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Ref. No. KLI/22-23/E-BB/492
A zero-cost term insurance plan can exit at a certain age and get all the premiums. Read to know the zero-cost term plan and whether you should buy it.
What if you can have a life insurance plan that comes with a price tag of zero? Sounds too good to be true, right? Well, that is what a zero-cost term insurance plan claims to offer. But before diving headfirst into this seemingly magical insurance option, let’s understand what it really is and whether it is the right choice.
Zero cost term insurance offers the advantages of standard term insurance, along with the added option of receiving a refund of the premiums paid if the policyholder decides to terminate their term life insurance plan before the policy’s expiration date.
A Zero Cost Term Plan offers a policyholder the advantage of both security, to a standard term plan, and the possibility of receiving a full premium refund, similar to a Return of Premium Term Plan. In simple terms, this plan allows the policyholder to cease premium payments for their term plan at a designated point, with the premium cost being nearly identical to that of a standard term plan.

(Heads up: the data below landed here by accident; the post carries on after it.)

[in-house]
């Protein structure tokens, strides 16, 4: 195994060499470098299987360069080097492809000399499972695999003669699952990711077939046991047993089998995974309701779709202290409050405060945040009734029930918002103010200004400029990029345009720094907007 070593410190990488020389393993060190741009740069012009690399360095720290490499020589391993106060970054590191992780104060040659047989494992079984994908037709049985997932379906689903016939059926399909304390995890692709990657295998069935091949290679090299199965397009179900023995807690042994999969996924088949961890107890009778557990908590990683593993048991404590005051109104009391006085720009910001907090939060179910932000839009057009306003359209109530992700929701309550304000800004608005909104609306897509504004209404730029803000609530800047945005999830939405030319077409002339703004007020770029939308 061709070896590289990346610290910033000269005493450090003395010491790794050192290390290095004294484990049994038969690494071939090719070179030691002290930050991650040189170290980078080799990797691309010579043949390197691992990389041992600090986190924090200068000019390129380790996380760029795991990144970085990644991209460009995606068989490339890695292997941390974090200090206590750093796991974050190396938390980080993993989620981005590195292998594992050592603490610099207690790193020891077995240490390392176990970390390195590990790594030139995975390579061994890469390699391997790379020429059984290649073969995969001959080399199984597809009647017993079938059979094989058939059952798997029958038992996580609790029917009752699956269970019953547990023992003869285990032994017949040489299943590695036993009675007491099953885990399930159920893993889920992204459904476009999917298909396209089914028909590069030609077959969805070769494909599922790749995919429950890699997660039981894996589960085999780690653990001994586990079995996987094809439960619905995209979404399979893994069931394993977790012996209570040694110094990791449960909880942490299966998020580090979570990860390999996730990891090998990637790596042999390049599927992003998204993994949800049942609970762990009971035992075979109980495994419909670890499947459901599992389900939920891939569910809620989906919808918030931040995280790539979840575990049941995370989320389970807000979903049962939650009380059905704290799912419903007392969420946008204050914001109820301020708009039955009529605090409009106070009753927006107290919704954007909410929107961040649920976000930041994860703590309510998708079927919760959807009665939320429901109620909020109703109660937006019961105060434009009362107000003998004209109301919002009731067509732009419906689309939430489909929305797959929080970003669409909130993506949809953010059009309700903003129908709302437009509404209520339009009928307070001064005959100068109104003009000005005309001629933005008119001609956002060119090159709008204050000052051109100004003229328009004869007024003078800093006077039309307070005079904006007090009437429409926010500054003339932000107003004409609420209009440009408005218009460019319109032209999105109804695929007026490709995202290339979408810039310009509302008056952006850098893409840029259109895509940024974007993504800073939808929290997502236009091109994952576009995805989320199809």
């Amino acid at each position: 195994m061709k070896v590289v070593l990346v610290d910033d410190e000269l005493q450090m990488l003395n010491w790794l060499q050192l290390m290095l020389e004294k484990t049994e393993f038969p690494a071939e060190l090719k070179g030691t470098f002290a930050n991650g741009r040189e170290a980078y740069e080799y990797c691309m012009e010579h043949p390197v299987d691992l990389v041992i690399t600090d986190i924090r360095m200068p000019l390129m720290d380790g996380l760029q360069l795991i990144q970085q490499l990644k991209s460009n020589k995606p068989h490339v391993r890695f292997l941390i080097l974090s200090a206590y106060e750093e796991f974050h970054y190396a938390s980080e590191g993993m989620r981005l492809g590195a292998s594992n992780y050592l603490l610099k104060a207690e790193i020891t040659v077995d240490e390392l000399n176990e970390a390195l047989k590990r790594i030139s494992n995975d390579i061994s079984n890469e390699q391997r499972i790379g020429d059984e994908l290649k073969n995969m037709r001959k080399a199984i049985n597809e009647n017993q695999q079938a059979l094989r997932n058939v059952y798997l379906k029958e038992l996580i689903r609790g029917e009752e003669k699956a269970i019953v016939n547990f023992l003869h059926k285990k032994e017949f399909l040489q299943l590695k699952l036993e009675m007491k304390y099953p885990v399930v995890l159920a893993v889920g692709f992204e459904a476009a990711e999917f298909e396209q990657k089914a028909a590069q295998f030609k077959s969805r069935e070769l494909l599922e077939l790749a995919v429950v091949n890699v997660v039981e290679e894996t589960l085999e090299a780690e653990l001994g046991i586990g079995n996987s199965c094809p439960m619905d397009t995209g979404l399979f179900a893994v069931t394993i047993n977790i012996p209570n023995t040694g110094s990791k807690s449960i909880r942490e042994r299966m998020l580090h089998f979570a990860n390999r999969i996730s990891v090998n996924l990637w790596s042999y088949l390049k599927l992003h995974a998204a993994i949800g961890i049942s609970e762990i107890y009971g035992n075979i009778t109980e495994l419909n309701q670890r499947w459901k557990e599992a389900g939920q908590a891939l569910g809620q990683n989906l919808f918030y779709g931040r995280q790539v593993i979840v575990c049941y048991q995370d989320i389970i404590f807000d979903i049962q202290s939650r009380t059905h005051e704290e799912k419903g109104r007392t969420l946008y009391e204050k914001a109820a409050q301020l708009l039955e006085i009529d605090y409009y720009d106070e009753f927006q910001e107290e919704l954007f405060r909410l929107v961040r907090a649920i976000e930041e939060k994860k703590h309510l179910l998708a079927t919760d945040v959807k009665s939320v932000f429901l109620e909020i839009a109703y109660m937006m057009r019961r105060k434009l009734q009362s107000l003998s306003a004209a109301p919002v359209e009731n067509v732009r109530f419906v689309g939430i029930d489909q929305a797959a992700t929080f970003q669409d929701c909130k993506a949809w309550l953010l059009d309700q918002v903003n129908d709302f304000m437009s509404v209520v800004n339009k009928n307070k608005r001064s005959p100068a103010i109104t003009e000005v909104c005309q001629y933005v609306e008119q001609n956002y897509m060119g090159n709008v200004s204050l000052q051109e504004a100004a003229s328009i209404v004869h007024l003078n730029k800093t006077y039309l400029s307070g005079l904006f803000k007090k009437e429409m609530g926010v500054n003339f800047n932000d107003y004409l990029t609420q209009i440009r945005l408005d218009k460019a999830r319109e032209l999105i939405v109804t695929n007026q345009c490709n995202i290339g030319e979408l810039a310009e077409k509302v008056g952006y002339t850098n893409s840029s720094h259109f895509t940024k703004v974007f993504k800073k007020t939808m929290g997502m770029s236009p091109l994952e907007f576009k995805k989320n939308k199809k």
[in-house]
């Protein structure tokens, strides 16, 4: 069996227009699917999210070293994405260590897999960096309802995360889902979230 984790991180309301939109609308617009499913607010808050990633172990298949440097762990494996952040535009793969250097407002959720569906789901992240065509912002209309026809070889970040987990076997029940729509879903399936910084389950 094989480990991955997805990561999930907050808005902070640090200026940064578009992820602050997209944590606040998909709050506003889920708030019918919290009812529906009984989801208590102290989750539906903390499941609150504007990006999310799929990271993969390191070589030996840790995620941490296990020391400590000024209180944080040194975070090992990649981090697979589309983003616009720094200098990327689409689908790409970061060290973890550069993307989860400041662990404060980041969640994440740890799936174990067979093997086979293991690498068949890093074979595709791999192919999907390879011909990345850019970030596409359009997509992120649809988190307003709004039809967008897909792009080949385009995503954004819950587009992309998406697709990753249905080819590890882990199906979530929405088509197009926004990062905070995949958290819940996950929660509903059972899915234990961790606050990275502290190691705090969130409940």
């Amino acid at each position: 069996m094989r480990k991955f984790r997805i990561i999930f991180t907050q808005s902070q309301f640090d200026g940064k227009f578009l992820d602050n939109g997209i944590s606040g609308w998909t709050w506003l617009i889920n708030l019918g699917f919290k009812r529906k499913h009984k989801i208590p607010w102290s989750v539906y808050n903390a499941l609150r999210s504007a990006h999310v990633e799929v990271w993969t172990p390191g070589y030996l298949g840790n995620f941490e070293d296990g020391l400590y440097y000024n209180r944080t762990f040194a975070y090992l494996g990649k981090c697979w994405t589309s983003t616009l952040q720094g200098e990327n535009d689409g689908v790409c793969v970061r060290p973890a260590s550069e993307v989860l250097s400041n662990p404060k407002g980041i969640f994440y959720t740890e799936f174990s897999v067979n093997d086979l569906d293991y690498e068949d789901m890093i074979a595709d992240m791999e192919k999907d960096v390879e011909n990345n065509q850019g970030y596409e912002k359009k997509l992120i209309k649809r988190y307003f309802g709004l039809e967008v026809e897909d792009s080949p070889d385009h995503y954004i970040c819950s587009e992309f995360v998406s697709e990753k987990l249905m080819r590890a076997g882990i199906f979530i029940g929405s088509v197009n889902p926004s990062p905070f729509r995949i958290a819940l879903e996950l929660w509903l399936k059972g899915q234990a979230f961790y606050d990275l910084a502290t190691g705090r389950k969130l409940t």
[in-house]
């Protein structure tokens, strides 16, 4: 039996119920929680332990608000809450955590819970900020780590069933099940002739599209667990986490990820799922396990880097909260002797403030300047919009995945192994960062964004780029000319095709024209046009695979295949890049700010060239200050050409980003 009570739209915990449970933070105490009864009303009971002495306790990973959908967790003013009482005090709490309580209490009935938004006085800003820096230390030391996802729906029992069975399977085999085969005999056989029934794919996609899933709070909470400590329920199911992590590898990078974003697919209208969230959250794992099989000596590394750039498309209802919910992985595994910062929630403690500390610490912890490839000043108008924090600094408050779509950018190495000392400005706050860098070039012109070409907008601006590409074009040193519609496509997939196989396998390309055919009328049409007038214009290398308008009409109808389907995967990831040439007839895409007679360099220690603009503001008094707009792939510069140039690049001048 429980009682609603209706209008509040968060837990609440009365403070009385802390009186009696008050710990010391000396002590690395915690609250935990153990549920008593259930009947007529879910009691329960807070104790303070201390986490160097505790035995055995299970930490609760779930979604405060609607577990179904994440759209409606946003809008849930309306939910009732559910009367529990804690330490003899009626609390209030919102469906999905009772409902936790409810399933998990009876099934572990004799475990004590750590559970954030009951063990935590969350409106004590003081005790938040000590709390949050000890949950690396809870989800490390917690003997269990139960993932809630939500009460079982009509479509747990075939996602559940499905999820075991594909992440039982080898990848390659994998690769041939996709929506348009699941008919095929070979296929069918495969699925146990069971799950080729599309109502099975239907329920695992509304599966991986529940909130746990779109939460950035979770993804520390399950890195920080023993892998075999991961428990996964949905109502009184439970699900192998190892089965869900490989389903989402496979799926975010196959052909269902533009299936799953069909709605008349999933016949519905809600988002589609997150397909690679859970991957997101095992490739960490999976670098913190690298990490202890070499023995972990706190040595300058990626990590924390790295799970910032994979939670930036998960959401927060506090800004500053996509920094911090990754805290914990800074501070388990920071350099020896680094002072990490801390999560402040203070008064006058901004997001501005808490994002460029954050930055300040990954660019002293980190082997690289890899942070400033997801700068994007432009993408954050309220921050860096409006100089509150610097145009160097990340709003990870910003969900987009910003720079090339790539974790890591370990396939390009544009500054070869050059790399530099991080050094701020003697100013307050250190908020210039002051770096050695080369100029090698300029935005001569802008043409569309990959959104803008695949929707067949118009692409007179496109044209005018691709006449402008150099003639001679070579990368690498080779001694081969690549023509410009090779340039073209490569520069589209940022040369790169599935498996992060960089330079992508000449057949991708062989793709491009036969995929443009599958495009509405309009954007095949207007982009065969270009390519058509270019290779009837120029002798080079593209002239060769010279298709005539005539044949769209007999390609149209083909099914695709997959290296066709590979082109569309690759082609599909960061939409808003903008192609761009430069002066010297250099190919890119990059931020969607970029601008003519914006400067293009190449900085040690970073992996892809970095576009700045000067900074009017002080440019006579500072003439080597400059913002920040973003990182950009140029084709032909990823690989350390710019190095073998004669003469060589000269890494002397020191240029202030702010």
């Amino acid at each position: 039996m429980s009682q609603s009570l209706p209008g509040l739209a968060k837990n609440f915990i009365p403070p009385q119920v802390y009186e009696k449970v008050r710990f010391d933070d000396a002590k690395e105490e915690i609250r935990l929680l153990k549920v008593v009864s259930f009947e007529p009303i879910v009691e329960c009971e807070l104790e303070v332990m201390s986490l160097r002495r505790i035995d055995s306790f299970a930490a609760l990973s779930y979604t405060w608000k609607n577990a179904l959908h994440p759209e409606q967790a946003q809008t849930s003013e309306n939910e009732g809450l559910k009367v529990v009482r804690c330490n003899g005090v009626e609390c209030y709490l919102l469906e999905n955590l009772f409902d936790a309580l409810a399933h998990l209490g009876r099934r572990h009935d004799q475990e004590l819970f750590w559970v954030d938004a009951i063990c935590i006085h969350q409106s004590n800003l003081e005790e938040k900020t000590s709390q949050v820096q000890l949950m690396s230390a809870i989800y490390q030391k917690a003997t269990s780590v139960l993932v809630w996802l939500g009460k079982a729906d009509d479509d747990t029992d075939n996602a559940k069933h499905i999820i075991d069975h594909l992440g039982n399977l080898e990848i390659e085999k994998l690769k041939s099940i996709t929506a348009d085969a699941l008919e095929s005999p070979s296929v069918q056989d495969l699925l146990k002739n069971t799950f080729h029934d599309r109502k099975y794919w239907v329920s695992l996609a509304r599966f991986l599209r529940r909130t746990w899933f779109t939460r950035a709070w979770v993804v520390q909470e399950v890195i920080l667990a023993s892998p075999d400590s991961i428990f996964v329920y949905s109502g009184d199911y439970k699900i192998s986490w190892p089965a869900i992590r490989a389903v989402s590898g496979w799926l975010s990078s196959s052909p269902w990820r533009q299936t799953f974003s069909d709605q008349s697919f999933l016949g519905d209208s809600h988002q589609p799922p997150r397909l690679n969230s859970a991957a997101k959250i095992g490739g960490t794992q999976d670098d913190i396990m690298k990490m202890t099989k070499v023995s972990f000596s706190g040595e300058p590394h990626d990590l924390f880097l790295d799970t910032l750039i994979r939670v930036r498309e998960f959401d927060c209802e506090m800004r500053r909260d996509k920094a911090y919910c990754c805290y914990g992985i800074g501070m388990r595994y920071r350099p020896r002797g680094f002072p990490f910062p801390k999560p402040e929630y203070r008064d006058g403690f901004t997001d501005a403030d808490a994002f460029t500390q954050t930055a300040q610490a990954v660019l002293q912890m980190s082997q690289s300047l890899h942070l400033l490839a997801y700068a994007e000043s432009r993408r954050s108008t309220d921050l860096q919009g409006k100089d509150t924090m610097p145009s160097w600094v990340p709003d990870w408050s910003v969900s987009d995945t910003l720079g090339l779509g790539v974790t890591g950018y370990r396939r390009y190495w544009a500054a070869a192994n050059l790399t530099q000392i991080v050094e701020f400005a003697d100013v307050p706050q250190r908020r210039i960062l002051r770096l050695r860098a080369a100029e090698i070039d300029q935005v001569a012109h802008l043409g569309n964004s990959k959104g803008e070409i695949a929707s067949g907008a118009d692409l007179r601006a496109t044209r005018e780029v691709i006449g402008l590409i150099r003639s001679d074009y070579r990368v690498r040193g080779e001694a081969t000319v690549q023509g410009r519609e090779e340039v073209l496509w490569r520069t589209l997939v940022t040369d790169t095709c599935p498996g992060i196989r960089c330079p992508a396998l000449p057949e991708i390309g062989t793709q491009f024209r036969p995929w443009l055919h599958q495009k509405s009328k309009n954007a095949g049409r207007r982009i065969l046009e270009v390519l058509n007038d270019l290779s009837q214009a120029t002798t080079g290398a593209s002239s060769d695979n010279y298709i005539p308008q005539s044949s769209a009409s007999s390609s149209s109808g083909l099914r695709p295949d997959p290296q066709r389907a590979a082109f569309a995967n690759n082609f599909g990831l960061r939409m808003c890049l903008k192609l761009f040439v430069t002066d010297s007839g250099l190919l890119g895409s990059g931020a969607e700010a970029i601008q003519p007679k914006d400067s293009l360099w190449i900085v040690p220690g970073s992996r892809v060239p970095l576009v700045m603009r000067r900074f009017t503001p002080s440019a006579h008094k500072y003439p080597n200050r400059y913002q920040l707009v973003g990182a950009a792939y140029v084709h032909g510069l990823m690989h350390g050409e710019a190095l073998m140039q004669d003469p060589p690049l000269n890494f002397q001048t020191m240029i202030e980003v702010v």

Now that you know what a zero-cost term plan is, it is time to move ahead and shed some light on what makes it an attractive option.
The process of buying a zero cost term plan can be intricate, and making the right choices is crucial to maximize its benefits. But worry not; we have got you covered with these detailed steps.
It is crucial to opt for an insurer with a strong claim settlement ratio.
Ensure that the sum assured is a minimum of ten times your annual income.
Ideally, the policy should remain in force until your retirement, but it’s advisable to extend it for an additional 2-3 years beyond the retirement age.
You can make premium payments through various modes, including online, offline, or ECS. If you’re choosing a policy term extending beyond 60, you can consider the “pay-till-60” option.